Anyone who as ever watched a David Attenborough documentary knows that biodiversity differs in areas with different climates. Only a few species an survive in hot and dry deserts whereas warm and wet tropical forests are teeming with life. But have you every stopped to wonder why this is so?
Why are certain climate conditions able to support many species and others not? More specifically, how does this work mechanistically?
This was the question my co-authors and I set out to answer in our most recent paper just published online at Global Ecology and Biogeography.
In our study, we tested the hypothesis that strong biodiversity-climate correlations are because climate gradients determine individual species ranges, which then sum up to form species richness patterns. This is a fundamental assumption made by macroecologists who, for example, try to model the impacts of climate change on biodiversity by projecting individual species ranges into forecasted climate conditions.
Our reasoning was that if it is indeed the case that diversity is just the sum of processes acting at the population level, then climate-based mechanisms should not only predict the local occurrence of species, but also co-occurrence of species across the entirety of their ranges.
To do this, we studied patterns in the assemblage dispersion field for African mammals. This approach allowed us to examine both local- and range-wide co-occurrence patterns simultaneously. For those of you who might be unfamiliar with it, the assemblage dispersion field can be visualized by superimposing the geographic ranges of all species co-occurring at a certain point in space.
However, as an earlier study of ours showed, we couldn’t just examine correlative patterns between biological and climate variables because these can arise even in the absence of underlying biological mechanisms. Instead, we used a mechanistic modelling approach to first simulate the geographic ranges expected from specific hypotheses that included varying degrees of climate determinism, dispersal limitation and the approximate position of the range in biogeographical regions. We then compared the outputs from these models to real co-occurrence patterns for African mammals.
The map on the left shows how the assemblage field for African mammals changes with latitude (red dot) and the map of the rights shows the same thing for one our simulation models.
Our findings showed that simple mechanisms of range positioning, dispersal limitation and climate determinism could predict local patterns of species richness with remarkable success (we could explain roughly 70% of the variation in mammal species richness in sub-Saharan Africa). Unfortunately, these same mechanisms were terrible at predicting the range-wide occurrence of species in the assemblage dispersion field. Instead, range-wide co-occurrence seemed to be more strongly associated with the boundaries between biogeographical region in Africa.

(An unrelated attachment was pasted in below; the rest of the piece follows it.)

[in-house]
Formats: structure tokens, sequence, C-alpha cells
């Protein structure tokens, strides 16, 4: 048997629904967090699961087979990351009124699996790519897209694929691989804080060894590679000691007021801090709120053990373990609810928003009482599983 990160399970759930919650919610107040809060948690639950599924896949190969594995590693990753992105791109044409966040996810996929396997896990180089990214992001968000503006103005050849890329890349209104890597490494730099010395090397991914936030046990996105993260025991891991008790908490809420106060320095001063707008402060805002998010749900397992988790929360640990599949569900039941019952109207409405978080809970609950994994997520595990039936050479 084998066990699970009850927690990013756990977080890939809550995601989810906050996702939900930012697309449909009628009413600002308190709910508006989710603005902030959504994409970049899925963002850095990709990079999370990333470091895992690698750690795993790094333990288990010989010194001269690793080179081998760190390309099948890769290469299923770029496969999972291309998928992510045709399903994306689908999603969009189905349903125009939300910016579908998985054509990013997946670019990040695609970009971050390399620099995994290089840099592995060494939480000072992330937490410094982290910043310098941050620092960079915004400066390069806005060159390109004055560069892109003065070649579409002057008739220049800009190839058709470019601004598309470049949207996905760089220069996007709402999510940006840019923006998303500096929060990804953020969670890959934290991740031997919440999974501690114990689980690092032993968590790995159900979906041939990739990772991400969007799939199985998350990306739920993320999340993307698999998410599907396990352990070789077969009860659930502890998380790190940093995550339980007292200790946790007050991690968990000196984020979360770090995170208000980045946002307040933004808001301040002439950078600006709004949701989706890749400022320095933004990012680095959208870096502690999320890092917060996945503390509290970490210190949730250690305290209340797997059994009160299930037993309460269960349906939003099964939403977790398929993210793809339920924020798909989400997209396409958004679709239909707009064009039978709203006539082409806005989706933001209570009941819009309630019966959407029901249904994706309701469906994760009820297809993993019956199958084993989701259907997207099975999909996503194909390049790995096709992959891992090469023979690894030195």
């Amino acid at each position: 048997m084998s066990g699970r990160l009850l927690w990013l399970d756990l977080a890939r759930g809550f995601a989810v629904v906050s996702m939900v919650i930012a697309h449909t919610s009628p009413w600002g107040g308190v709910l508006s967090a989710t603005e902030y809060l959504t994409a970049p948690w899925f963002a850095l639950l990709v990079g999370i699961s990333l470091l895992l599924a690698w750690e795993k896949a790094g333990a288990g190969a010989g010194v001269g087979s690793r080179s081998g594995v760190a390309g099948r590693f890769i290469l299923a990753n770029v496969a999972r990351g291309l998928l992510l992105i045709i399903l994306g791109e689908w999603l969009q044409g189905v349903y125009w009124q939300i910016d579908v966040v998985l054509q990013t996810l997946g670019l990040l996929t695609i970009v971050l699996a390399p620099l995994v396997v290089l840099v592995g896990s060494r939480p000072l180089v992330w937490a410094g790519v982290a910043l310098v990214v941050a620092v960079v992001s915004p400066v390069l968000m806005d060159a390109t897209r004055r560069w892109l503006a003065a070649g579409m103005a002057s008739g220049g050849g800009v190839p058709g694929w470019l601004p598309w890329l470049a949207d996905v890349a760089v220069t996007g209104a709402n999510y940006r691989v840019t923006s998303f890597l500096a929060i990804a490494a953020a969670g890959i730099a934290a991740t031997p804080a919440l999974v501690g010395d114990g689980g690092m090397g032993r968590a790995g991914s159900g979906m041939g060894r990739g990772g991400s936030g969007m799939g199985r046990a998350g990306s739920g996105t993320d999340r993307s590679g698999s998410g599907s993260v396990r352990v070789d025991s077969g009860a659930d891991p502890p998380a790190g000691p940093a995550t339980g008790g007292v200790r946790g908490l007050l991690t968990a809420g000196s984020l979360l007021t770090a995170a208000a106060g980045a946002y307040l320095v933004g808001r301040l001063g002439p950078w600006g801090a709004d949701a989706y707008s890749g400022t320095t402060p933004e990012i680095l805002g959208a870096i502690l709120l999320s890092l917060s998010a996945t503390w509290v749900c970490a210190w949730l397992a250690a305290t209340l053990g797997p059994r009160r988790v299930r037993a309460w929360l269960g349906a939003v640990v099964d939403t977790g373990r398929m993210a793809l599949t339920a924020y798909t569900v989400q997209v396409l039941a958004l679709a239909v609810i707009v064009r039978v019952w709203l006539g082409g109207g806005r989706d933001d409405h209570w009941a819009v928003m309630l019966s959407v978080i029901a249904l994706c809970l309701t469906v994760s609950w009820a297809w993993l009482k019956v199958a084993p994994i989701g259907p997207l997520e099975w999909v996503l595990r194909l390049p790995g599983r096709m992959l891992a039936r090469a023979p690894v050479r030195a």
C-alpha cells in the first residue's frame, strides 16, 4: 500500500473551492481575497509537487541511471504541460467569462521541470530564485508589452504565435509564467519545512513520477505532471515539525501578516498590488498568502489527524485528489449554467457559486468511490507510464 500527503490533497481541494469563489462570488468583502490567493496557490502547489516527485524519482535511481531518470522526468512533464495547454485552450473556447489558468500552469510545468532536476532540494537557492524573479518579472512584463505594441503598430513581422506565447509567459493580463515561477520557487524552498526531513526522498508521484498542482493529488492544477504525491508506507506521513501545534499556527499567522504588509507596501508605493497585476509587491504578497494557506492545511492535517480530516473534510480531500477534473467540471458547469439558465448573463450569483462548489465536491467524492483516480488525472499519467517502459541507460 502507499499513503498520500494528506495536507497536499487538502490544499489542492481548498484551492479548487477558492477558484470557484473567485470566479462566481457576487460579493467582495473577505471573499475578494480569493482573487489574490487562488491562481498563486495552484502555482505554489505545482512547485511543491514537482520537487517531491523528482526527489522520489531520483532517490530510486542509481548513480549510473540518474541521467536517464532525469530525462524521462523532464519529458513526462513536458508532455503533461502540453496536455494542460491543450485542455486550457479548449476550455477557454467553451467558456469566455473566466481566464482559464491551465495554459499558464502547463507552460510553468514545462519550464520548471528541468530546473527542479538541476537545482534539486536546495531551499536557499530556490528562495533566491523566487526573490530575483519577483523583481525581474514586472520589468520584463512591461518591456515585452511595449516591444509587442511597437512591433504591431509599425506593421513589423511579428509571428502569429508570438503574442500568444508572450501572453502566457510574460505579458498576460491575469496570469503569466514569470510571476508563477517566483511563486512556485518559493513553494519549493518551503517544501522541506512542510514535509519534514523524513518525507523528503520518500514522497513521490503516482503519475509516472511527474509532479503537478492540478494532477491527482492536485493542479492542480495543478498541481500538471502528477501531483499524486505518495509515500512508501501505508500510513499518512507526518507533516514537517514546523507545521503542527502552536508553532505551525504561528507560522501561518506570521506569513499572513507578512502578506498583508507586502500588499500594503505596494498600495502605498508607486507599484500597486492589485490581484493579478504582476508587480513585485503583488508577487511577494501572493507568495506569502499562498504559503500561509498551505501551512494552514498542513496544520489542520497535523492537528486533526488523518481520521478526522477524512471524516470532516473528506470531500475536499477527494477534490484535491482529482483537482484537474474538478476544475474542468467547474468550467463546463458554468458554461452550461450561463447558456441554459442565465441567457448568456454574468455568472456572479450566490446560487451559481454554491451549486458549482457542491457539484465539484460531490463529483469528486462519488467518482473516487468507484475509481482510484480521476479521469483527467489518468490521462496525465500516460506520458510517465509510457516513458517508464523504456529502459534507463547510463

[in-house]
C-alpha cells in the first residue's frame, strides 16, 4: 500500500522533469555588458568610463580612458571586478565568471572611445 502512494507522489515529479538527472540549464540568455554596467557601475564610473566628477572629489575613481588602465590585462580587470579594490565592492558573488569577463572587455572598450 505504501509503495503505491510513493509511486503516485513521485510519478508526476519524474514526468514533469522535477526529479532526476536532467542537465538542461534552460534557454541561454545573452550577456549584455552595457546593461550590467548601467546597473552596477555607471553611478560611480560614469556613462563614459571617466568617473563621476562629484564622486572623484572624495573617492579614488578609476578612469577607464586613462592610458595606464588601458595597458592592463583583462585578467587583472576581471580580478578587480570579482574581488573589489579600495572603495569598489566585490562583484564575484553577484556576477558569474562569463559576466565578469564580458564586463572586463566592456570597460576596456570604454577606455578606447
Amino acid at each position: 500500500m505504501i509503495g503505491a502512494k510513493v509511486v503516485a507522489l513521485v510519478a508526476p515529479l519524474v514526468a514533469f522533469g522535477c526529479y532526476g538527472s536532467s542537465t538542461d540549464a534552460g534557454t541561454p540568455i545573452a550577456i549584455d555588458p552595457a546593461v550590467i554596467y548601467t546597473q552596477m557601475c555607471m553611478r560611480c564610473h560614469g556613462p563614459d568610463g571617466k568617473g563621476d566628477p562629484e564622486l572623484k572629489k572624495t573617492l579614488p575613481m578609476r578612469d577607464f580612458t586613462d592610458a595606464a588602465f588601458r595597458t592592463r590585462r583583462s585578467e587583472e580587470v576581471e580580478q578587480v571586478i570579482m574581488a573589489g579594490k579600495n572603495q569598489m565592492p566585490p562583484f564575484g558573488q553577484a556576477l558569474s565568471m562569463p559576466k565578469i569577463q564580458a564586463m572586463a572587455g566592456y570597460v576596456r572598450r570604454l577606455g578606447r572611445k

Species at the cores of biogeographical regions tended to co-occur over large parts of the geographic ranges, whereas species at the interfaces between these regions only co-occurred haphazardly. These patterns where very clear, but none of our mechanistic models were able to predict them.
Interpreting these results was a bit more complicated. We could state with confidence that climate-diversity relationships are unlikely to be the simple consequence of the climate influencing individual species ranges that then sum up to form higher-level correlations. That much was clear. Unfortunately, offering an alternative explanation was a bit more iffy. We assumed that because patterns in the assemblage dispersion field were closely related to biogeographical regions that they were probably the consequences of species interactions at evolutionary time-scales. But, to be honest, this explanation needs much more evidence (which is well on its way!).
We also can’t really explain what causes strong correlations between climate and diversity (other than ruling out the bottom-up effects of individuals species ranges). One possible explanation is that these relationship are not indicative of underlying mechanisms because one of our environmentally neutral models accounted for more than 65% of the variation in mammal species richness (as long as we maintained the approximate points of origin and limited dispersal into adjacent areas). A more likely explanation, however, proposes that historical speciation add species to a regional pool of species which then colonise and establish within local communities. If immigration to, and extinction within, these local communities are dependent on climate, then strong climate-diversity correlation would arise. Again, this explanation needs a bit more data before it can be fully accepted.
We ended up with more questions than answers, but I suppose that is the nature of scientific research. Nevertheless, our study shows that even very simple questions that have been around for decades can produce some complicated answers.
Update – If anyone is interested in the technical details of this study: our analyses were carried out using the R programming language and the command scripts and data are available online at FigShare and GitHub
Buschke, F.T., Brendonck, L. & Vanschoenwinkel, B. (2015) Simple mechanistic models can partially explain local but not range-wide co-occurrence of African mammals. Global Ecology and Biogeography doi: 10.1111/geb.12316
(feel free to contact me if you can’t get access to this paper)